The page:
reports and took the offensive by announcing an amnesty program 
for civilians and rebels returning from disputed territories.


     c.  Torture and Other Cruel, Inhuman, or Degrading 
         Treatment or Punishment

Although the 1991 Constitution prohibits torture, there were 
reports of police and military mistreatment of detainees during 
interrogation and arrest.  The practice of mutilating prisoners 
continued.  In one well-publicized case, security forces cut 
off the ears of two criminal suspects.  Military personnel 
sometimes physically abused civilians (see Section 1.g.).  In 
December the press reported an incident in which soldiers beat 
and kicked a child in order to ascertain where the child had 
obtained the military boots he was wearing.  Officials 
responsible for such abuses were sometimes punished.

Prison conditions remained life threatening; deaths in prison 
due to malnutrition and inadequate medical attention are 
common.  Detainee cells often lack beds or toilet facilities.  
Overcrowding is the norm at Freetown's Pademba Road prison.  
These prison conditions are of particular concern because 
shortcomings in the legal system often result in prolonged 
detention.  Men and women are segregated in the prisons, but 
separate facilities for incarceration of juveniles do not 
exist.  Homosexual rape is not uncommon.

Throughout the year, the Government granted the International 
Committee of the Red Cross (ICRC) access to prisoners, 
including some alleged rebel prisoners.  Amnesty International 
(AI) requested access to prisoners one time, and access was 
granted.  In May AI reported that some prisoners were being 
held in secret and that boys as young as 7 years of age were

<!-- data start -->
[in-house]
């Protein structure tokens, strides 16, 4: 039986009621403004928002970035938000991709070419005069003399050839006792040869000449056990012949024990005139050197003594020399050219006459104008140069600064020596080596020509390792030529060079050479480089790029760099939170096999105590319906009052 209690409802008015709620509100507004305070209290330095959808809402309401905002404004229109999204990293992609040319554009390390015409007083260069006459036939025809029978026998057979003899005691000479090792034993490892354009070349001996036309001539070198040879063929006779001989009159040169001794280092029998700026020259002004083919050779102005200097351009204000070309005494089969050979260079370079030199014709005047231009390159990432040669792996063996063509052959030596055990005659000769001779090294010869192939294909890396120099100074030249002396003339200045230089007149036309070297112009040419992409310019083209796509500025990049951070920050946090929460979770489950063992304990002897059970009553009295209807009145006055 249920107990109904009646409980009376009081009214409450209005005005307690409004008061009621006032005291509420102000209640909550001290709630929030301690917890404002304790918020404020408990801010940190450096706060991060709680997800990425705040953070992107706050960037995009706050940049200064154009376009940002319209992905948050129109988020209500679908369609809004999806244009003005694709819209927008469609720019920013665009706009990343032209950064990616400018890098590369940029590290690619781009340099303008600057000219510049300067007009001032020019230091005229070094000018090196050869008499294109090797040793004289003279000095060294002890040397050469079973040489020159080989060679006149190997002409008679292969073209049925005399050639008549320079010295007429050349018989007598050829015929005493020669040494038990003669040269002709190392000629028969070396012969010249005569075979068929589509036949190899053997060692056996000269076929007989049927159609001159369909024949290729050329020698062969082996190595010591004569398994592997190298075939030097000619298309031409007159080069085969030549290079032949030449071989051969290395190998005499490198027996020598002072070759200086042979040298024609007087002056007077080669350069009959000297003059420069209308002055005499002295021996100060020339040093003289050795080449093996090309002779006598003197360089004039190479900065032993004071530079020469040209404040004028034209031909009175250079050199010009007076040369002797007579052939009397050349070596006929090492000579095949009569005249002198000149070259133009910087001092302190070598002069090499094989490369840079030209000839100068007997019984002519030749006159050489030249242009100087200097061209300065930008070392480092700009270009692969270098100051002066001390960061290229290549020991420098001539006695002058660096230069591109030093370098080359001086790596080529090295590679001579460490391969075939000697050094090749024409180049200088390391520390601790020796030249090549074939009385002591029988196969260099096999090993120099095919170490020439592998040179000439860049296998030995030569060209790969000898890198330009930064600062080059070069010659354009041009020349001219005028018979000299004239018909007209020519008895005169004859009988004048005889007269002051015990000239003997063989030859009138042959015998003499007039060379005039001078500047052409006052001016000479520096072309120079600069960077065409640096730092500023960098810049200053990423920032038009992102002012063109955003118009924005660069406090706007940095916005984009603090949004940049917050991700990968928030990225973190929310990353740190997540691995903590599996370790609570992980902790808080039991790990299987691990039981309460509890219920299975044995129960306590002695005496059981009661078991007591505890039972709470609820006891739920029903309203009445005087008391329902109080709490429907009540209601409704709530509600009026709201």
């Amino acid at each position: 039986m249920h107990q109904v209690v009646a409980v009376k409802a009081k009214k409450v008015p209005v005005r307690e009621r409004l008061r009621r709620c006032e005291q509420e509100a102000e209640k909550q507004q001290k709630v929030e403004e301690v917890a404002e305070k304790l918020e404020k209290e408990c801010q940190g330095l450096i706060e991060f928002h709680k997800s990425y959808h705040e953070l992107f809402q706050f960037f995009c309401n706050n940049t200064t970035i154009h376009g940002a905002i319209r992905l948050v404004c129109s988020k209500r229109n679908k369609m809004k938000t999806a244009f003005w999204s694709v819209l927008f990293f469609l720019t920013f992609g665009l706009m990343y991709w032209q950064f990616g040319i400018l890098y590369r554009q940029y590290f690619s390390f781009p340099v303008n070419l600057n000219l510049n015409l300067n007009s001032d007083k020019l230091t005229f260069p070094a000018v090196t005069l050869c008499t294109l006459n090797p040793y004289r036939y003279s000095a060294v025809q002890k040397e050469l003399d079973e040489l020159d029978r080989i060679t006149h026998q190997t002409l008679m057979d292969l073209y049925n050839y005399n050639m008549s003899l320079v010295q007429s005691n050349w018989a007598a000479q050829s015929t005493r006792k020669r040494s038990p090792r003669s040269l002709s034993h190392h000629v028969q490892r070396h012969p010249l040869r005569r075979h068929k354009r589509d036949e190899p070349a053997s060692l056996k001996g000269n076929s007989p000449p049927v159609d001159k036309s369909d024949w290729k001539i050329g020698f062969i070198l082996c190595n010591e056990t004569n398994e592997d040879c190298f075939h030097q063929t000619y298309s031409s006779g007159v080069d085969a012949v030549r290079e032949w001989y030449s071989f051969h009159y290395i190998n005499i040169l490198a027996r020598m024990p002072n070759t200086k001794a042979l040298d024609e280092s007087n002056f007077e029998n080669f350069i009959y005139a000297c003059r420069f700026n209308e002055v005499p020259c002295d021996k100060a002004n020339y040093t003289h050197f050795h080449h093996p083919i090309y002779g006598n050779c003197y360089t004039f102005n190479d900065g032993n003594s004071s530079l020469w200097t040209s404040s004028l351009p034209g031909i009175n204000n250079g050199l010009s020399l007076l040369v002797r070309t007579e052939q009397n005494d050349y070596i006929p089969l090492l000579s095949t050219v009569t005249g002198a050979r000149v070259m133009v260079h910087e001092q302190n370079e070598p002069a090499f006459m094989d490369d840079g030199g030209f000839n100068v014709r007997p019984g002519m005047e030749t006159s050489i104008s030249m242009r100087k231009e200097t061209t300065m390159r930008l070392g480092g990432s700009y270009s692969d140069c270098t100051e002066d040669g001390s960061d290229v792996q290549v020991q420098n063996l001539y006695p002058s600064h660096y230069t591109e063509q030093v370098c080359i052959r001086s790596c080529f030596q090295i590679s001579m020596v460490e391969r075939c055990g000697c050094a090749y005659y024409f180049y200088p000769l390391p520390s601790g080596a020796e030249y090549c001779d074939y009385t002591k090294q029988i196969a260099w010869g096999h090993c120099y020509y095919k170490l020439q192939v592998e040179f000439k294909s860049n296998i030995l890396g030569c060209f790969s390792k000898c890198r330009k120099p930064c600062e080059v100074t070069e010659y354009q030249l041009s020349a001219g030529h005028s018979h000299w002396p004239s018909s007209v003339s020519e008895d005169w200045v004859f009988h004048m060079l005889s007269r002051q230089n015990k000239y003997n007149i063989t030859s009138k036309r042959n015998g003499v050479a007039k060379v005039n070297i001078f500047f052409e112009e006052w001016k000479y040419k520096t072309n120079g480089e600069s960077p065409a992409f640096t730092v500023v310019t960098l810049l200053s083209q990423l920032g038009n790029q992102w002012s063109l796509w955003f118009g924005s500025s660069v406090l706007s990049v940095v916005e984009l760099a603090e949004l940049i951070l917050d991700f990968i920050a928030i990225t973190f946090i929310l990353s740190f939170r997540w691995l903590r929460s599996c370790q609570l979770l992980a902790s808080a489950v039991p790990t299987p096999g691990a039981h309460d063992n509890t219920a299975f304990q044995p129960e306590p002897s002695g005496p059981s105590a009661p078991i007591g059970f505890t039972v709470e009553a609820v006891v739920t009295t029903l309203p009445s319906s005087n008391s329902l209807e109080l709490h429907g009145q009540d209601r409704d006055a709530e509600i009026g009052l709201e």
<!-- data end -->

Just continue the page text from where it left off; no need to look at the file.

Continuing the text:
being incarcerated.  The Government denied these charges.

     d.  Arbitrary Arrest, Detention, or Exile

There are inadequate safeguards against arbitrary or unjust 
detentions and no provisions for their formal review in either 
criminal or political security cases.  The laws provide that, 
after an initial 24-hour detention, detainees must have access 
to legal counsel, families, and medical care, but authorities 
rarely respect these provisions unless detainees can afford 
legal counsel to demand compliance.

In political and security cases, police and security agencies 
have additional detention authority.  Under NPRC decrees, any 
police officer or member of the armed forces, with approval of 
the SCS or NPRC, may arrest without warrant and detain 
indefinitely any person suspected of posing a threat to public 
safety.  In practice, soldiers commonly arrest or detain 
civilians without charge.  Relatives are not formally notified, 
but the authorities generally respond to inquiries.  Arrested 
foreigners are often released but may not depart the country.

The Government provides legal representation for the indigent 
only in cases of capital offenses.  Lack of counsel in other 
cases frequently leads to abuse.  Many indigent detainees are 
ignorant of their rights and assume, sometimes correctly, that 
law enforcement or judicial authorities will be paid by the 
accuser to rule against them.  The Society for the Protection 
of Human Rights provides free legal counsel to some indigent 
detainees.

During the year, the NPRC reviewed the cases of individual 
prisoners, resulting in the release of over 300 prisoners.

The first anniversary of the April 1992 coup saw the release to 
house arrest of the more than 20 members of the former 
government who had been detained at the time of the coup.  In 
December the Government announced that all suspected rebels had 
been released from detention, and one political detainee was 
released under the year-end amnesty.

No one was exiled by the Government, but some persons chose to 
leave or, as in the case of some officials of the previous 
regime, remain outside the country rather than face possible 
retribution.

     e.  Denial of Fair Public Trial

The NPRC has not fundamentally altered the previously existing 
judiciary, but it has circumvented some of the authority of 
judicial institutions by the use of special commissions of 
inquiry.

There are three judicial systems:  regular courts, local or 
traditional courts, and courts-martial which try only military 
cases.  The judiciary is subject to political manipulation.  
There is strong evidence that favoritism plays a role in court 
decisions.

The regular court system is based on the British model and 
consists of a Supreme Court, an intermediate Court of Appeals, 
a High Court of Magistrates, and magistrates' courts.  There 
are criminal and civil courts.  Decisions by lower courts may 
be appealed.  The courts frequently grant attorneys' requests 
for adjournment or postponement; there are delays of up to 
5 years in bringing cases to trial.